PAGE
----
Aseel posted his “100 per cent” pro ISIS tweet in 2014. The Sunday Mirror put it to him he was a well-known ISIS recruiter and a fighter.   Aseel replied: “No. But I am not going to deny the account was shared.”

He claimed Nasser would confirm events if he was alive, adding: “He would take the blame and say, ‘I got you into this’. He was saying on Twitter, ‘Yeah, come and join ISIS, live under Sharia law, enjoy life with no fear’.”

Aseel has, of course, has had plenty of time to get his story straight, aware that any admission of firing a gun or recruiting will be severely judged if he ever goes to trial.  He described how Nasser died in a drone strike in Mosul, Iraq, where the caliphate was born. Still blaming Nasser, Aseel said: “I understand why he got droned. He was posing a threat to the West and UK, calling for attacks.  It’s the consequences, it is going to happen. It’s war. You don’t go to war and expect roses and petals to be thrown at you. You are going to get injured, going to get killed. What do you expect? I understand the consequences, the backlash.”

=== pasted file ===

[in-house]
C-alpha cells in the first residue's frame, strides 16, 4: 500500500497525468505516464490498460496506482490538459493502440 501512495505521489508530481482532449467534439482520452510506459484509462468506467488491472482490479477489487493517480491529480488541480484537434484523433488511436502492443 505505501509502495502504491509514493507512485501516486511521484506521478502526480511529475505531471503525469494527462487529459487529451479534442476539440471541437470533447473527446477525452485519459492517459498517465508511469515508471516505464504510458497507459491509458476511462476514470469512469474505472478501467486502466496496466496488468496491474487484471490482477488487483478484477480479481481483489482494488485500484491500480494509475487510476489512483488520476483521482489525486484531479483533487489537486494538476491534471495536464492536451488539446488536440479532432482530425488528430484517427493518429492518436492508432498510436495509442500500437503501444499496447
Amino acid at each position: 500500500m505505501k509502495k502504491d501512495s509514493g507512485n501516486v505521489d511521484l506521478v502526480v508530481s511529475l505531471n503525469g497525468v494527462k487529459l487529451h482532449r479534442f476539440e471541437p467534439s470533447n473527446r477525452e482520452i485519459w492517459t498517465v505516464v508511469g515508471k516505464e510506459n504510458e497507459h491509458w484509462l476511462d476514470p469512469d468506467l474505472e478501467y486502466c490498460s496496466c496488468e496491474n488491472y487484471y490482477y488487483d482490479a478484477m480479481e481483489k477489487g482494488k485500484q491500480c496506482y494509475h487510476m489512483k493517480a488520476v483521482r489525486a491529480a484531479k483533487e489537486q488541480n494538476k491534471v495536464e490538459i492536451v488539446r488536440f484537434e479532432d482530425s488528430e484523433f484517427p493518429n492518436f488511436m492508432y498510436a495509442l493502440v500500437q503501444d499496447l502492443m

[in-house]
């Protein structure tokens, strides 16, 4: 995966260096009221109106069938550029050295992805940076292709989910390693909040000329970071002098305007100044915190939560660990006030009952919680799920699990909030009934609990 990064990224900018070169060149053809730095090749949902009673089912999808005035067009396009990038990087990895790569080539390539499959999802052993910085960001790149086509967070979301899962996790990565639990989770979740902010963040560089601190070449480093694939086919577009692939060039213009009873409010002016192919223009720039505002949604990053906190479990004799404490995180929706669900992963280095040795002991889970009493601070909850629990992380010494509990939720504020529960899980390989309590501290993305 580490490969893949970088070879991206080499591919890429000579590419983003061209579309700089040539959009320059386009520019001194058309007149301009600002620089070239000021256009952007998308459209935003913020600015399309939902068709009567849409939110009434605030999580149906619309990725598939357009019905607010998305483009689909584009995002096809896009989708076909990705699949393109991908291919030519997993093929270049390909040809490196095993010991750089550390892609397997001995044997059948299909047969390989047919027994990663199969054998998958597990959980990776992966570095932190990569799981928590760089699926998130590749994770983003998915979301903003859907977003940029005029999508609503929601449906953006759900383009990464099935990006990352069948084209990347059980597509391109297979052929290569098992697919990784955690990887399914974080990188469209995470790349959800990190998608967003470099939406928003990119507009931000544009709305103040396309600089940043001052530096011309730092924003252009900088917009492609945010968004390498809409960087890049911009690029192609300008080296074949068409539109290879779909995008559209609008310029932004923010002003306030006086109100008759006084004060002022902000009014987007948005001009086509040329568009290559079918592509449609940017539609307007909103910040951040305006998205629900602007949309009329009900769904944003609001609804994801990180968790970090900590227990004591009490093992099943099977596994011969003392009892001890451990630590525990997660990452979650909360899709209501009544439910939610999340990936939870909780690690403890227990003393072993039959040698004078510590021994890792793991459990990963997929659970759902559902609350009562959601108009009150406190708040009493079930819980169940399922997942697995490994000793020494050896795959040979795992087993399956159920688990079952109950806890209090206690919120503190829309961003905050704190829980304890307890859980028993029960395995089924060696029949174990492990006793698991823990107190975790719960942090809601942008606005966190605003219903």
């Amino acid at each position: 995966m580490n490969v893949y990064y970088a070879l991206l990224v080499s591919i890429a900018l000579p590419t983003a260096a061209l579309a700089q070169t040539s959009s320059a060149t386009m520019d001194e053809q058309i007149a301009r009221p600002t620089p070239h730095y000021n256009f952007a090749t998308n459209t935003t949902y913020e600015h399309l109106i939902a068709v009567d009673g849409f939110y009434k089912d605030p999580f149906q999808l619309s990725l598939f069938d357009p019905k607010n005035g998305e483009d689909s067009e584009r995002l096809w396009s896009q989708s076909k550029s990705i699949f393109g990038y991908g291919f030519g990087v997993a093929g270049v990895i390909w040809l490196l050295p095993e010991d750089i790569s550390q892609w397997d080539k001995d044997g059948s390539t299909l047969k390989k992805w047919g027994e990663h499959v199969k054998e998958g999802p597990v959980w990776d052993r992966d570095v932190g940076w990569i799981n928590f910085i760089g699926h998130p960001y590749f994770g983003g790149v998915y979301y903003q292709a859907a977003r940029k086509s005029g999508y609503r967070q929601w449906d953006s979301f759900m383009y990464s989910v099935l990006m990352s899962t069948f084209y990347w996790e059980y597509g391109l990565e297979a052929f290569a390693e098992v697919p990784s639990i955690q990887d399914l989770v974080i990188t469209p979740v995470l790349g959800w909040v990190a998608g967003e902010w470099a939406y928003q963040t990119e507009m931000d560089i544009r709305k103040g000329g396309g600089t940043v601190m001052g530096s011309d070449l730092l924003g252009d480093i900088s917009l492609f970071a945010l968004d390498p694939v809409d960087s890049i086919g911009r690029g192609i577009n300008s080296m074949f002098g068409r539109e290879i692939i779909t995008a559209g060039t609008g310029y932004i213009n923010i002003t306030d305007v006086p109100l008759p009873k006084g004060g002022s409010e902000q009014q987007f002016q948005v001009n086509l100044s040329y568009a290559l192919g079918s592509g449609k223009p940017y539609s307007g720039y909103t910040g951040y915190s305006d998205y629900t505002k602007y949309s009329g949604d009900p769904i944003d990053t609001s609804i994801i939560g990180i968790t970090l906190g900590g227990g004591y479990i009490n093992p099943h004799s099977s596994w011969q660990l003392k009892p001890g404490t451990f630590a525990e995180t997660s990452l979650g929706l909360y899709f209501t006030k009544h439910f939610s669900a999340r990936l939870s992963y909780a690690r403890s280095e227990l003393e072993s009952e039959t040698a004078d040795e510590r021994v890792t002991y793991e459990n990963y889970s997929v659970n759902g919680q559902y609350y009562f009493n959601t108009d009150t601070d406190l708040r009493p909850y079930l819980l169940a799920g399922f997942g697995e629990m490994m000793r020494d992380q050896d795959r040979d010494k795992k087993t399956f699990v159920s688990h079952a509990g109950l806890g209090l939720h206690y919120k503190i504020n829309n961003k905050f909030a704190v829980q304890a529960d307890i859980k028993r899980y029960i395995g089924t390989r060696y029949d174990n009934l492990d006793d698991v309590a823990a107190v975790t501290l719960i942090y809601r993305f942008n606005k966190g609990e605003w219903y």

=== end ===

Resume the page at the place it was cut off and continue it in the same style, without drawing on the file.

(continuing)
He then, unemotionally, described the drone attack in February 2016. It was 9pm and they were walking the streets of Mosul.  Aseel said Nasser told him: “I am tired of trying to run away from death. If they want to kill me they can kill me.”

Twenty minutes later, Aseel was in a shop when Nasser was hit by a missile. With no emotion, he recalled: “His face was hacked smashed in. He had shrapnel all over his body.”

Aseel admitted he didn’t attend the funeral and waved dismissively, saying as an aside: “He was buried in Mosul, yes.”